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A picture is worth 1,000 Words… or 60,000 plastic bags

August 31, 2009


Photographer Chris Jordan knows that numbers may not register quite as well as images sometimes. We are bombarded with environmental facts – how many plastic bags are used, how many cell phones disposed of, how much office paper we go through. . . but rarely can we conceptualize what all this waste would actually look like, until now.

In a brilliant series titled, Running the Numbers, Chris Jordan translates statistics into large scale prints assembled from thousands of photographs. 

In three vertical panels totaling 8 x 11 feet, Chris Jordan depicts the 2.4 million pieces of plastic (the estimated number of pounds of plastic that enter the world’s oceans every hour) by using collected plastic pieces from the Pacific:

Plastic piecesThis is a close-up view of the same thing:

plastic pieces close upIn re-creating famous works of art out of our waste, he is making quite the statement about our culture and about our waste. 

In his first in the Running the Numbers exhibits, he shows us what our disposable plastic bottle habit looks like (2 million bottles used every five minutes in the US):

plastic bottlesplastic bottles close upThe sheer amount of waste is overwhelming to see. Especially when you notice that we’re using this many plastic bottles every FIVE minutes.

Another example of our consumer culture: 60,000 plastic bags (used every 5 seconds in the US)

plastic bagsplastic bags closeA final example of our energy use (320,000 light bulbs equal to electricity wasted in the US every minute from inefficient residential use ie. computers in sleep mode, wiring, etc)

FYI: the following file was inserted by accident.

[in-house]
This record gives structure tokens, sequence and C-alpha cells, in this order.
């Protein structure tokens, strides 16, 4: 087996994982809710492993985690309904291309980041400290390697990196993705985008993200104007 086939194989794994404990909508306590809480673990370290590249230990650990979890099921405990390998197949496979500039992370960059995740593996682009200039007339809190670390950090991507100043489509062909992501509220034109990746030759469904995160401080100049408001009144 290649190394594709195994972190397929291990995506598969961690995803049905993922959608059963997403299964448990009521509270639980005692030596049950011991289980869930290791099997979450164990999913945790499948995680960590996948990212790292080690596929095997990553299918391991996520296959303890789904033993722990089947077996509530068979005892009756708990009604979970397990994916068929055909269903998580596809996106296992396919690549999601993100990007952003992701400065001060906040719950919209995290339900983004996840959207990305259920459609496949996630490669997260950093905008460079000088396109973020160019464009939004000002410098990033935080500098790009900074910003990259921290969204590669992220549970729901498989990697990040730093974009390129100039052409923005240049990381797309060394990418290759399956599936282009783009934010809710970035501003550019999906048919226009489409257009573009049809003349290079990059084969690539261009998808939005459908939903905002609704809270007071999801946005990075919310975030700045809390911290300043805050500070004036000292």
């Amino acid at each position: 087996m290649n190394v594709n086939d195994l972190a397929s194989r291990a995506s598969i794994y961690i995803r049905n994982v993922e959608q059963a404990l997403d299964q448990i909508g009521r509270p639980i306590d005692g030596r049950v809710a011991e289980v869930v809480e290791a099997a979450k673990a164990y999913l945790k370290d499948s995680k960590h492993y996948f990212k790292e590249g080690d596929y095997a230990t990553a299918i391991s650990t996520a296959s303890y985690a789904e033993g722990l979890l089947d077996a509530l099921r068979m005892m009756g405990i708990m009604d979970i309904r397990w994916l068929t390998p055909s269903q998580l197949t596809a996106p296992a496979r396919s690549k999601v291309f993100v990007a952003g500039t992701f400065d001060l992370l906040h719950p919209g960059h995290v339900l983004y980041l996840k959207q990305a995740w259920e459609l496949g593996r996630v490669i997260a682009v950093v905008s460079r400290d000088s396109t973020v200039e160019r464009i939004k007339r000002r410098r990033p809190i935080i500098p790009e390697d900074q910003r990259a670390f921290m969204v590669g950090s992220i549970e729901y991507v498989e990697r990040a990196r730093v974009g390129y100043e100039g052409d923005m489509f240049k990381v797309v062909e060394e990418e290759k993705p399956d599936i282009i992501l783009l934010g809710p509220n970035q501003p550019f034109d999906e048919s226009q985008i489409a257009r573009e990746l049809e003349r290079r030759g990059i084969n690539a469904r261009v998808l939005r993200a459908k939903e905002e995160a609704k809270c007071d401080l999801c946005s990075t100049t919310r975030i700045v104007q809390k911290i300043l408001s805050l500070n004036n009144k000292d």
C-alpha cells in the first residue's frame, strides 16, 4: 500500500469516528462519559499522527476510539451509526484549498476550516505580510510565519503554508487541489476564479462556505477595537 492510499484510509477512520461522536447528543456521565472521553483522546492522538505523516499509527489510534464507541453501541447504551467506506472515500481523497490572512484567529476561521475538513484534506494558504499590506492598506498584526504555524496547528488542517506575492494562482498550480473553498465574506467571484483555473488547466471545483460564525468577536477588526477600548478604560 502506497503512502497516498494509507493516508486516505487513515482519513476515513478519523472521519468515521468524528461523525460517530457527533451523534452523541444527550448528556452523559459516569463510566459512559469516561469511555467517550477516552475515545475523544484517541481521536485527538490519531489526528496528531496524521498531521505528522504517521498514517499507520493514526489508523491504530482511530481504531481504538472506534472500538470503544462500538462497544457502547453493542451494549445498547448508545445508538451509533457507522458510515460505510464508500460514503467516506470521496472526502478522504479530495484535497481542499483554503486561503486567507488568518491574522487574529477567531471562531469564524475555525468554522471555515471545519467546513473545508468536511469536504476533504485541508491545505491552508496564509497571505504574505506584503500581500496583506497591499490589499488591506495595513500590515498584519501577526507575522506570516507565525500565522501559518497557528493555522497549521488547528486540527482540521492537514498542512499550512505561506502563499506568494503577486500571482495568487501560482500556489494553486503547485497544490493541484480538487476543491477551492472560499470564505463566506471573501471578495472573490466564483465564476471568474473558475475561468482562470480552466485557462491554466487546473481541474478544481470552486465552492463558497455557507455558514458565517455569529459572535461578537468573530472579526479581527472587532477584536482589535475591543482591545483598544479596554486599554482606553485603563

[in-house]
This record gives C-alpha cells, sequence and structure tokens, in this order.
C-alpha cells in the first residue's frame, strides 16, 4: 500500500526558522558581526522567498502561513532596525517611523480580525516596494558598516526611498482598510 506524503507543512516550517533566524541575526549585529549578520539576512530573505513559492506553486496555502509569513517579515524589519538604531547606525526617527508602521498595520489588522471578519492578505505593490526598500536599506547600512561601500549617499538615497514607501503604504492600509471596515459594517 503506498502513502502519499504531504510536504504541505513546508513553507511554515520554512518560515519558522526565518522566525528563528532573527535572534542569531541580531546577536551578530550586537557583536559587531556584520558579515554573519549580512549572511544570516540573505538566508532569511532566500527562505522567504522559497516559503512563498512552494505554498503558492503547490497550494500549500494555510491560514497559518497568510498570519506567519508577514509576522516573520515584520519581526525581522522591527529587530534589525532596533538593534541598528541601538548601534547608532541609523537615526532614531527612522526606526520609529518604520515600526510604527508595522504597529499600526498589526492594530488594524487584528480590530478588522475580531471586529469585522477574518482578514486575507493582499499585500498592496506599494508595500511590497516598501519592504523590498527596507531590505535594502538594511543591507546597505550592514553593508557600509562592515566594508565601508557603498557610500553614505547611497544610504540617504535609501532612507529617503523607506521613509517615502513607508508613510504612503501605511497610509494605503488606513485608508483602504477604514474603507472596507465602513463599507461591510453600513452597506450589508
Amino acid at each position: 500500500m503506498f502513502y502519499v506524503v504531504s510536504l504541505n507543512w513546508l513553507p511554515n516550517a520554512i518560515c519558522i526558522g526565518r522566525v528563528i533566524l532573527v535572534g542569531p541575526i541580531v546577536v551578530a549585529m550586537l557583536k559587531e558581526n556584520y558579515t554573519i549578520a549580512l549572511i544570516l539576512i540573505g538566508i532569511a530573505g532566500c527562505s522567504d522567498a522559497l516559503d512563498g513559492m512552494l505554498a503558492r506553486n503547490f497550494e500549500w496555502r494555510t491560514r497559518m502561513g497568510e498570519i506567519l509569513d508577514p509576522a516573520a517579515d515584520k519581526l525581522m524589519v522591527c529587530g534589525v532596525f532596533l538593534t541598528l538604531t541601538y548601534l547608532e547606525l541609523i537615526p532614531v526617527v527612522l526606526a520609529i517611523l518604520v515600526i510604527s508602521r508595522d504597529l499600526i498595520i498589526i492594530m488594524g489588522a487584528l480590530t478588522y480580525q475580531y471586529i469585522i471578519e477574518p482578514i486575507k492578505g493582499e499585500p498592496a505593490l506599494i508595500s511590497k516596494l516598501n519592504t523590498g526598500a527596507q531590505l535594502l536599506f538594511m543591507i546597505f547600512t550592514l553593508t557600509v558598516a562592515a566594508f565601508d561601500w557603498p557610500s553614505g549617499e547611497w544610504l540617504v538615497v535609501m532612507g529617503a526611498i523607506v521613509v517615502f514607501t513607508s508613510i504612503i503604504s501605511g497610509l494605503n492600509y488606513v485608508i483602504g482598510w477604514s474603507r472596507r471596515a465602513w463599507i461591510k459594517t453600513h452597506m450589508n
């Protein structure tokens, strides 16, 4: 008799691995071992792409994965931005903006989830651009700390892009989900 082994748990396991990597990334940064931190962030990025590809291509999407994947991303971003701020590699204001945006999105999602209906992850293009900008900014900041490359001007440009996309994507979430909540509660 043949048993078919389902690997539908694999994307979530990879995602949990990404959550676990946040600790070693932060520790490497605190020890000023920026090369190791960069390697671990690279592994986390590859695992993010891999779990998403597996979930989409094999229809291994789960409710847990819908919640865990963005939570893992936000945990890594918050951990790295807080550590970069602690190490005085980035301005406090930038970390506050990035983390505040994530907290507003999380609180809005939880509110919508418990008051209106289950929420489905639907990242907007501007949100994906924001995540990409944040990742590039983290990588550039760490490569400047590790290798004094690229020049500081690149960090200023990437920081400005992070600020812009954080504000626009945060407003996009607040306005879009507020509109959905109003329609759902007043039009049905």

energyenergy print sizeWhen there is so much consumerism, it can look ridiculously overwhelming and be cause for pause, but it can also take on a different form. It can become something intriguing. It can make people stop and think. Not just about how much waste we are producing but about our own personal habits. There is nobody pointing a finger at us every time we buy another bottled water. . . we are our own judges. So maybe these images will help us make more educated choices, be more conscientious about our buying habits. See more images at


Images courtesy of

One Comment leave one →
  1. January 21, 2010 5:02 am

    Environmental issue is always been a good and interesting topic. It portrays the negative aspects of human activity. Global warming is one of the result of it. I do think that if everyone of us has an exact knowledge on how to conserve and recycle things we can fight against it.

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